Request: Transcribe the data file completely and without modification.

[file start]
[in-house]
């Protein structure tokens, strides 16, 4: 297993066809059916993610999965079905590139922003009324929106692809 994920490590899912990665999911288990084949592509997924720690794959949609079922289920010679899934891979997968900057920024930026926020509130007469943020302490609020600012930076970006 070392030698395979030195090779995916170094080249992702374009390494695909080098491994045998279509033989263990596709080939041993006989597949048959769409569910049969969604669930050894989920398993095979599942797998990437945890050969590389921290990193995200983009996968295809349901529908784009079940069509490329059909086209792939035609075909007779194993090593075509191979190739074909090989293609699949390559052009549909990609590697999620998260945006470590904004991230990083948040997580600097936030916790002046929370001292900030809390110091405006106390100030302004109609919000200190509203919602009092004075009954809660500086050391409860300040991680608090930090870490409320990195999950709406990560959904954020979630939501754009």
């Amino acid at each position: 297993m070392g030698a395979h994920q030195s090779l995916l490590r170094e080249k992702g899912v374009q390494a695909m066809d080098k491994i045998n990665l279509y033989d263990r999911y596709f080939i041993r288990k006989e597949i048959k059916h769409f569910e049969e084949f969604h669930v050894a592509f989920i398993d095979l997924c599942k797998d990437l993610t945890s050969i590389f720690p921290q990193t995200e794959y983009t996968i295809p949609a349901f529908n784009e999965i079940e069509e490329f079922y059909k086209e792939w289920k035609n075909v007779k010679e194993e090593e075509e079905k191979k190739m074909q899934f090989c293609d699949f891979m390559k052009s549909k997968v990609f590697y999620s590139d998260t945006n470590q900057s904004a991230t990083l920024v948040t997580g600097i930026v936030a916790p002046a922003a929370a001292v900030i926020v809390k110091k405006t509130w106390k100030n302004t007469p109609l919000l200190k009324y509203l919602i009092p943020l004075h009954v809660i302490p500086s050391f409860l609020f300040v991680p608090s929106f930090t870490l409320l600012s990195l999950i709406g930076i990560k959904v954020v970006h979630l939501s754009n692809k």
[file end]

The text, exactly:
[in-house]
């Protein structure tokens, strides 16, 4: 297993066809059916993610999965079905590139922003009324929106692809 994920490590899912990665999911288990084949592509997924720690794959949609079922289920010679899934891979997968900057920024930026926020509130007469943020302490609020600012930076970006 070392030698395979030195090779995916170094080249992702374009390494695909080098491994045998279509033989263990596709080939041993006989597949048959769409569910049969969604669930050894989920398993095979599942797998990437945890050969590389921290990193995200983009996968295809349901529908784009079940069509490329059909086209792939035609075909007779194993090593075509191979190739074909090989293609699949390559052009549909990609590697999620998260945006470590904004991230990083948040997580600097936030916790002046929370001292900030809390110091405006106390100030302004109609919000200190509203919602009092004075009954809660500086050391409860300040991680608090930090870490409320990195999950709406990560959904954020979630939501754009």
């Amino acid at each position: 297993m070392g030698a395979h994920q030195s090779l995916l490590r170094e080249k992702g899912v374009q390494a695909m066809d080098k491994i045998n990665l279509y033989d263990r999911y596709f080939i041993r288990k006989e597949i048959k059916h769409f569910e049969e084949f969604h669930v050894a592509f989920i398993d095979l997924c599942k797998d990437l993610t945890s050969i590389f720690p921290q990193t995200e794959y983009t996968i295809p949609a349901f529908n784009e999965i079940e069509e490329f079922y059909k086209e792939w289920k035609n075909v007779k010679e194993e090593e075509e079905k191979k190739m074909q899934f090989c293609d699949f891979m390559k052009s549909k997968v990609f590697y999620s590139d998260t945006n470590q900057s904004a991230t990083l920024v948040t997580g600097i930026v936030a916790p002046a922003a929370a001292v900030i926020v809390k110091k405006t509130w106390k100030n302004t007469p109609l919000l200190k009324y509203l919602i009092p943020l004075h009954v809660i302490p500086s050391f409860l609020f300040v991680p608090s929106f930090t870490l409320l600012s990195l999950i709406g930076i990560k959904v954020v970006h979630l939501s754009n692809k």